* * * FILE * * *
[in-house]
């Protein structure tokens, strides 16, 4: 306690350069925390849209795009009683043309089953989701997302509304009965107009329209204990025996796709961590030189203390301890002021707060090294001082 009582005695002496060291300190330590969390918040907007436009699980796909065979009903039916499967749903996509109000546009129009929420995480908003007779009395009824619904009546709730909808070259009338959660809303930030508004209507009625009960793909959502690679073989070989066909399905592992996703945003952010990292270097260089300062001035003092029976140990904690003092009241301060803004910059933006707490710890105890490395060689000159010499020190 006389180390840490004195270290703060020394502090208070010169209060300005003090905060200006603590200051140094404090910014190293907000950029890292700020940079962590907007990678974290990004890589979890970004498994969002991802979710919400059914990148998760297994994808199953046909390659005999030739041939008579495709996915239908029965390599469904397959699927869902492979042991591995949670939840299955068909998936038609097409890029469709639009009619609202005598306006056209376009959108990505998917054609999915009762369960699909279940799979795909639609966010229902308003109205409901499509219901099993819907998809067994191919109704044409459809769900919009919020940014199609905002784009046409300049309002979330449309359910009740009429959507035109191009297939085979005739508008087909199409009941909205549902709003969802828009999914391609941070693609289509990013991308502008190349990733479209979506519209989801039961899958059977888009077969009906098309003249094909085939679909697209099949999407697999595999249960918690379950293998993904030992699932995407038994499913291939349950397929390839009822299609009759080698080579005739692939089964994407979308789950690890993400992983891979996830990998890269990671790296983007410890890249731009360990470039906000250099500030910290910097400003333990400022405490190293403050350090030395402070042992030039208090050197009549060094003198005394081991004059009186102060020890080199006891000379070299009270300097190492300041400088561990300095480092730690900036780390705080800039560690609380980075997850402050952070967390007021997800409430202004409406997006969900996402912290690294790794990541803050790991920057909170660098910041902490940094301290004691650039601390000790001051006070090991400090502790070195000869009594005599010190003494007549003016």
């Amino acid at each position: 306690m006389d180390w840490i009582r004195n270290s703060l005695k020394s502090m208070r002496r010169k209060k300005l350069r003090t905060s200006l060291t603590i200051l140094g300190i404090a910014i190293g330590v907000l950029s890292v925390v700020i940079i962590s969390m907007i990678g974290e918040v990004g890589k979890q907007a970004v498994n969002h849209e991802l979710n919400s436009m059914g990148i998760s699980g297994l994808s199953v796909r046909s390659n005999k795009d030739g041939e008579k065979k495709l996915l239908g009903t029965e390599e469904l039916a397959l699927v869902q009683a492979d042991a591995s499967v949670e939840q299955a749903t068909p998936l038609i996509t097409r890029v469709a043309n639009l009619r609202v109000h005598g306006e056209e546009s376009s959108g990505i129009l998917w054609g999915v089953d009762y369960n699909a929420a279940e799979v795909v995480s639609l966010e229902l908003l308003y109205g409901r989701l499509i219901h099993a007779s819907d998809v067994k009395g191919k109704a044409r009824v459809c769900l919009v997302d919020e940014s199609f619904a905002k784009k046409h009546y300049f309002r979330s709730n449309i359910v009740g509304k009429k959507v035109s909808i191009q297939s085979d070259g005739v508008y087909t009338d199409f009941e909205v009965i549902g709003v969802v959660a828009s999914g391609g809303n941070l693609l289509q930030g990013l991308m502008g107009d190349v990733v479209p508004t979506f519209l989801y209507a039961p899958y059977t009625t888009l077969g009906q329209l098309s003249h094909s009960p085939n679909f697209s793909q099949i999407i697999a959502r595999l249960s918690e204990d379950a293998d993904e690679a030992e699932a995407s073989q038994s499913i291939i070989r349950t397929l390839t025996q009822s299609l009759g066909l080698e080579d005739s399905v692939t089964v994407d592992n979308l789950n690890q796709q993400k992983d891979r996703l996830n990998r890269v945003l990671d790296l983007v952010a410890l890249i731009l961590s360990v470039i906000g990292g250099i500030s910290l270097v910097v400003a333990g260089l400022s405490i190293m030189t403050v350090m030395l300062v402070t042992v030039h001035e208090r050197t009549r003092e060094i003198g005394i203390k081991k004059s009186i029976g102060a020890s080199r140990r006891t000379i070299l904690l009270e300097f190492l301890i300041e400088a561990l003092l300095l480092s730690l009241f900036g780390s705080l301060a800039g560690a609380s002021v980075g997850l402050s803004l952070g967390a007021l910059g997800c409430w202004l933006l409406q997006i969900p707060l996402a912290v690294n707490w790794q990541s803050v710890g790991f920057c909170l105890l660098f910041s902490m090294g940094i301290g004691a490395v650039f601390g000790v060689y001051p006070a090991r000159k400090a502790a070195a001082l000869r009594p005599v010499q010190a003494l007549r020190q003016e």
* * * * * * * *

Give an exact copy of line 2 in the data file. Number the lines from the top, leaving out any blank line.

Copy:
């Protein structure tokens, strides 16, 4: 306690350069925390849209795009009683043309089953989701997302509304009965107009329209204990025996796709961590030189203390301890002021707060090294001082 009582005695002496060291300190330590969390918040907007436009699980796909065979009903039916499967749903996509109000546009129009929420995480908003007779009395009824619904009546709730909808070259009338959660809303930030508004209507009625009960793909959502690679073989070989066909399905592992996703945003952010990292270097260089300062001035003092029976140990904690003092009241301060803004910059933006707490710890105890490395060689000159010499020190 006389180390840490004195270290703060020394502090208070010169209060300005003090905060200006603590200051140094404090910014190293907000950029890292700020940079962590907007990678974290990004890589979890970004498994969002991802979710919400059914990148998760297994994808199953046909390659005999030739041939008579495709996915239908029965390599469904397959699927869902492979042991591995949670939840299955068909998936038609097409890029469709639009009619609202005598306006056209376009959108990505998917054609999915009762369960699909279940799979795909639609966010229902308003109205409901499509219901099993819907998809067994191919109704044409459809769900919009919020940014199609905002784009046409300049309002979330449309359910009740009429959507035109191009297939085979005739508008087909199409009941909205549902709003969802828009999914391609941070693609289509990013991308502008190349990733479209979506519209989801039961899958059977888009077969009906098309003249094909085939679909697209099949999407697999595999249960918690379950293998993904030992699932995407038994499913291939349950397929390839009822299609009759080698080579005739692939089964994407979308789950690890993400992983891979996830990998890269990671790296983007410890890249731009360990470039906000250099500030910290910097400003333990400022405490190293403050350090030395402070042992030039208090050197009549060094003198005394081991004059009186102060020890080199006891000379070299009270300097190492300041400088561990300095480092730690900036780390705080800039560690609380980075997850402050952070967390007021997800409430202004409406997006969900996402912290690294790794990541803050790991920057909170660098910041902490940094301290004691650039601390000790001051006070090991400090502790070195000869009594005599010190003494007549003016």